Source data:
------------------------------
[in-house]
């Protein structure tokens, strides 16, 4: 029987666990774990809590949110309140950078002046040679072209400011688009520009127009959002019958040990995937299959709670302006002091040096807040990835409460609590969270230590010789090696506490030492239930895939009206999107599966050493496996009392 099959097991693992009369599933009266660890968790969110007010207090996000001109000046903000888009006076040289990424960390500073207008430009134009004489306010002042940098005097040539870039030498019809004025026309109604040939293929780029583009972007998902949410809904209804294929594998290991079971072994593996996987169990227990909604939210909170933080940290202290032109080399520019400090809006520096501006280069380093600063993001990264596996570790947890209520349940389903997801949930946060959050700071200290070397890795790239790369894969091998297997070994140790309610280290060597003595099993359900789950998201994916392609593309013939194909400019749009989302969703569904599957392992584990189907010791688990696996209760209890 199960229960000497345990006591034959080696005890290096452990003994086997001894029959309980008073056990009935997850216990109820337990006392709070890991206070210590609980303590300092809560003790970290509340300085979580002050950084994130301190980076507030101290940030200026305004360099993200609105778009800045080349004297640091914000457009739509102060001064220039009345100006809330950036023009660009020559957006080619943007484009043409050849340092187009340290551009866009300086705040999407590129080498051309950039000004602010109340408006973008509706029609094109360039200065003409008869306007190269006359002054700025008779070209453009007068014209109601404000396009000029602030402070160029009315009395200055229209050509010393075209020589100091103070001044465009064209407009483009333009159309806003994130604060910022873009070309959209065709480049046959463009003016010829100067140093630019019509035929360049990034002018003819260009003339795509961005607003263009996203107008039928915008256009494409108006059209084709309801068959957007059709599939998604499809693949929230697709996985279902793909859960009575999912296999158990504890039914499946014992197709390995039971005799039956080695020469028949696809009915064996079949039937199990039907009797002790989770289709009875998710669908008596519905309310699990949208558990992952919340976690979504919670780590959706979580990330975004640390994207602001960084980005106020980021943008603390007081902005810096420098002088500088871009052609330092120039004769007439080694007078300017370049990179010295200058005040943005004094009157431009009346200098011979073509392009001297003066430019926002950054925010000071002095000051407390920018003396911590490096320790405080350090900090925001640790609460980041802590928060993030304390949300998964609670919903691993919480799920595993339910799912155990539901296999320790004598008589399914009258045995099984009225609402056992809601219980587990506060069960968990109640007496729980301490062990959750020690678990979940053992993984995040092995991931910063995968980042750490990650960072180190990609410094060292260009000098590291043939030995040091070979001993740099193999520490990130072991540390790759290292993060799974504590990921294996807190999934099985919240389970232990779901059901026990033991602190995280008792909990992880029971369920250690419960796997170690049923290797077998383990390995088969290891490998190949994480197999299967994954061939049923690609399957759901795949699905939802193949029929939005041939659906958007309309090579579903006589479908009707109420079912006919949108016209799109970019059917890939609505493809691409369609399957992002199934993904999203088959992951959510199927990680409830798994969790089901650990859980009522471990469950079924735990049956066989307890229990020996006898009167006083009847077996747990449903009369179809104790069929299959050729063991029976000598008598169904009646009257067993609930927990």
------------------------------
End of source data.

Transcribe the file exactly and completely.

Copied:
[in-house]
């Protein structure tokens, strides 16, 4: 029987666990774990809590949110309140950078002046040679072209400011688009520009127009959002019958040990995937299959709670302006002091040096807040990835409460609590969270230590010789090696506490030492239930895939009206999107599966050493496996009392 099959097991693992009369599933009266660890968790969110007010207090996000001109000046903000888009006076040289990424960390500073207008430009134009004489306010002042940098005097040539870039030498019809004025026309109604040939293929780029583009972007998902949410809904209804294929594998290991079971072994593996996987169990227990909604939210909170933080940290202290032109080399520019400090809006520096501006280069380093600063993001990264596996570790947890209520349940389903997801949930946060959050700071200290070397890795790239790369894969091998297997070994140790309610280290060597003595099993359900789950998201994916392609593309013939194909400019749009989302969703569904599957392992584990189907010791688990696996209760209890 199960229960000497345990006591034959080696005890290096452990003994086997001894029959309980008073056990009935997850216990109820337990006392709070890991206070210590609980303590300092809560003790970290509340300085979580002050950084994130301190980076507030101290940030200026305004360099993200609105778009800045080349004297640091914000457009739509102060001064220039009345100006809330950036023009660009020559957006080619943007484009043409050849340092187009340290551009866009300086705040999407590129080498051309950039000004602010109340408006973008509706029609094109360039200065003409008869306007190269006359002054700025008779070209453009007068014209109601404000396009000029602030402070160029009315009395200055229209050509010393075209020589100091103070001044465009064209407009483009333009159309806003994130604060910022873009070309959209065709480049046959463009003016010829100067140093630019019509035929360049990034002018003819260009003339795509961005607003263009996203107008039928915008256009494409108006059209084709309801068959957007059709599939998604499809693949929230697709996985279902793909859960009575999912296999158990504890039914499946014992197709390995039971005799039956080695020469028949696809009915064996079949039937199990039907009797002790989770289709009875998710669908008596519905309310699990949208558990992952919340976690979504919670780590959706979580990330975004640390994207602001960084980005106020980021943008603390007081902005810096420098002088500088871009052609330092120039004769007439080694007078300017370049990179010295200058005040943005004094009157431009009346200098011979073509392009001297003066430019926002950054925010000071002095000051407390920018003396911590490096320790405080350090900090925001640790609460980041802590928060993030304390949300998964609670919903691993919480799920595993339910799912155990539901296999320790004598008589399914009258045995099984009225609402056992809601219980587990506060069960968990109640007496729980301490062990959750020690678990979940053992993984995040092995991931910063995968980042750490990650960072180190990609410094060292260009000098590291043939030995040091070979001993740099193999520490990130072991540390790759290292993060799974504590990921294996807190999934099985919240389970232990779901059901026990033991602190995280008792909990992880029971369920250690419960796997170690049923290797077998383990390995088969290891490998190949994480197999299967994954061939049923690609399957759901795949699905939802193949029929939005041939659906958007309309090579579903006589479908009707109420079912006919949108016209799109970019059917890939609505493809691409369609399957992002199934993904999203088959992951959510199927990680409830798994969790089901650990859980009522471990469950079924735990049956066989307890229990020996006898009167006083009847077996747990449903009369179809104790069929299959050729063991029976000598008598169904009646009257067993609930927990």